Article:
Risks of Combining Energy Drinks and Alcohol
The American Academy of Pediatrics reported in its journal, Pediatrics in Review, the possible danger the mixture of energy drink and alcohol could bring to adolescents.
In an incident report last 2010, there were nine and twenty-three students who were admitted in the hospital in the states of Washington and New Jersey, respectively after intake of the mixed drinks.
Young people are unaware of the effect of the mixture, as the impact of alcohol is faintly felt. Thus, there is a tendency for adolescents to drink more than what is necessary. Moreover, their motor skill and visual reaction are just as impaired as those who have the same level of blood alcohol and it therefore poses a threat especially when driving.
Energy drinks that came out in late ‘80s are now attracting adolescents. Energy drinks generally contain caffeine and some may contain alcohol. And since some are alcohol free, young adults are therefore inclined to add alcohol to the drink.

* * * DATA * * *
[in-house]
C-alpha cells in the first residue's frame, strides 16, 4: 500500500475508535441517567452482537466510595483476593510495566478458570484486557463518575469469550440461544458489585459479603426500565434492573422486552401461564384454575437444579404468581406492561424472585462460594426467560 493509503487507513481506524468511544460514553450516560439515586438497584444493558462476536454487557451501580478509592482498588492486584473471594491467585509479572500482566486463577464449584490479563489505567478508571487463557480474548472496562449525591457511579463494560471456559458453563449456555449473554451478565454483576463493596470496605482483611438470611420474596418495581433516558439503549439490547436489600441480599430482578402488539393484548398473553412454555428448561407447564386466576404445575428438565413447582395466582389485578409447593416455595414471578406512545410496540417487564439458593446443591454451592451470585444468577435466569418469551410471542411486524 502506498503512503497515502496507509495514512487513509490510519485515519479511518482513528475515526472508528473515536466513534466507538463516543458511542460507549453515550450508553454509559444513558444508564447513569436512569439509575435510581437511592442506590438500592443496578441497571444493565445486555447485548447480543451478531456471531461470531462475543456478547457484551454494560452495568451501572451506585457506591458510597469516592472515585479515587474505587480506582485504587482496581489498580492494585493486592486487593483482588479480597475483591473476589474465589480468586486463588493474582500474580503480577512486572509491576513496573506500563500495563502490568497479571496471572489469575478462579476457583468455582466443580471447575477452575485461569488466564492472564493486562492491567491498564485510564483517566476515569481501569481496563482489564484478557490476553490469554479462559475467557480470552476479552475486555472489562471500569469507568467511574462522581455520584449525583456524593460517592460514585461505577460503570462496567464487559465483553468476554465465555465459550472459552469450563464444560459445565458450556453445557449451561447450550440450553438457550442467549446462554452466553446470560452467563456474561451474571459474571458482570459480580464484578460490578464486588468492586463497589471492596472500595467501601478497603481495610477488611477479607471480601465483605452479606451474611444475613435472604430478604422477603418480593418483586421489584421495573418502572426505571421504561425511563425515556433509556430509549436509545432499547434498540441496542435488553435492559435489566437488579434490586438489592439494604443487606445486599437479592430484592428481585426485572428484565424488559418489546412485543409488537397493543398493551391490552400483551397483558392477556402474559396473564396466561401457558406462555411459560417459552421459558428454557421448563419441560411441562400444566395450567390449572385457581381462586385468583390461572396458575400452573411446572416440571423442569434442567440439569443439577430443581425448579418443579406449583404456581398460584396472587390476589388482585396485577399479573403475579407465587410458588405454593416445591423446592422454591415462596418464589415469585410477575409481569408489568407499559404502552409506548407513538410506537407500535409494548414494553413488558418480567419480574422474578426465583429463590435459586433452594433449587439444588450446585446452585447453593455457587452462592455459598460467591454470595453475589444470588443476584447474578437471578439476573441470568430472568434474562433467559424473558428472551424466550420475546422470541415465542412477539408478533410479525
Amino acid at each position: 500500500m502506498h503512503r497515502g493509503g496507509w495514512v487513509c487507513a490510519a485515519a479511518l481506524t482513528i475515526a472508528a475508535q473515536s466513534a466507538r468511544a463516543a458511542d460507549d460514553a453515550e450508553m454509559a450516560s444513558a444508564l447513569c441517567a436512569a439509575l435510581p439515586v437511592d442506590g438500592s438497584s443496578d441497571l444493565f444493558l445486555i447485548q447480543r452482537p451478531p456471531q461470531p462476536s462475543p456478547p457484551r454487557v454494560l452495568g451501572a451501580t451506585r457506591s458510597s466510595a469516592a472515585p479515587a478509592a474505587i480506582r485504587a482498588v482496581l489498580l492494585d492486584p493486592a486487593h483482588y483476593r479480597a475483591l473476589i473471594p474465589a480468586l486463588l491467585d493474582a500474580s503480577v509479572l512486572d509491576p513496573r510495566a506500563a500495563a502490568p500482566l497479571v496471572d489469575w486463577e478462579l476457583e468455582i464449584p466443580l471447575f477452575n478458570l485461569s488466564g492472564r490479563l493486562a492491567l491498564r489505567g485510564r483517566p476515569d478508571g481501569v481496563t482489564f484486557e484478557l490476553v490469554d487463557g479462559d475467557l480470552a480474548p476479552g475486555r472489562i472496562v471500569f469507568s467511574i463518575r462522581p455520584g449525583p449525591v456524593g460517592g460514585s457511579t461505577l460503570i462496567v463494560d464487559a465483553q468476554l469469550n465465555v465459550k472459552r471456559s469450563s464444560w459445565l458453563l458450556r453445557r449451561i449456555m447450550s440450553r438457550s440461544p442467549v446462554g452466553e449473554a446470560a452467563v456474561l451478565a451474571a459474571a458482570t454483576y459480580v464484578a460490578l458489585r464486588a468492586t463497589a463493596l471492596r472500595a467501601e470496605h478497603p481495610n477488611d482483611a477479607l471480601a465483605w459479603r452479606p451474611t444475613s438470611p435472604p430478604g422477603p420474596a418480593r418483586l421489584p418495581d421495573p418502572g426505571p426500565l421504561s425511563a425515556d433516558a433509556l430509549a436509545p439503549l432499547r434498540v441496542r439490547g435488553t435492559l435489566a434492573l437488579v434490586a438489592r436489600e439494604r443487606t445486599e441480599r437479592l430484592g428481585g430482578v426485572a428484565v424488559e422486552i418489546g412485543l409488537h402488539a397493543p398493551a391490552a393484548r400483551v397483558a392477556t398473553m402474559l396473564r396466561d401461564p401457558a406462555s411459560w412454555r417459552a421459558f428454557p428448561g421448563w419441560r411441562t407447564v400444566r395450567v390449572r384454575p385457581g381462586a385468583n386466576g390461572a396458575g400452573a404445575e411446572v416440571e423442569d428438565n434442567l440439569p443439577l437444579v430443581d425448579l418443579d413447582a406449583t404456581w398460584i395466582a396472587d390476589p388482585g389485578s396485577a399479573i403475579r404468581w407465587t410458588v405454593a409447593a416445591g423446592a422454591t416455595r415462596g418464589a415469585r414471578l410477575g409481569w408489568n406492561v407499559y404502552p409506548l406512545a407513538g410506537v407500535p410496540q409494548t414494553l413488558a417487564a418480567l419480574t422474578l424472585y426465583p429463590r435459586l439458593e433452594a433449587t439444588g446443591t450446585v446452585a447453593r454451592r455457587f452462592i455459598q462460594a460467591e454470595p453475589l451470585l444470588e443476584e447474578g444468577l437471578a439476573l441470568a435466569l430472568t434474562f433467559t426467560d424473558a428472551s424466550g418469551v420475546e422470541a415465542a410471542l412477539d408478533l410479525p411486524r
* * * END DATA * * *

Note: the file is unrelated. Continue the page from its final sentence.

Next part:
The pediatric group claims that a 16 oz energy drink of leading brands contains 154-280 mg of caffeine that is equivalent to two to three cups of coffee.
This was however, refuted by The American Beverage Association saying that the caffeine in a regular energy drink is only half the amount contained in a cup the size of which is similar to that of house coffee. They added that they are encouraging companies to voluntarily display the caffeine content on the packaging including consumer use.
According to the report, the initial step of banning drinks with alcohol and caffeine may not totally be a deterrent in the practice of combining energy drink and alcohol especially in college and high school parties.
MacVean, M. Pediatricians should talk to kids about energy drinks and alcohol. LA Times.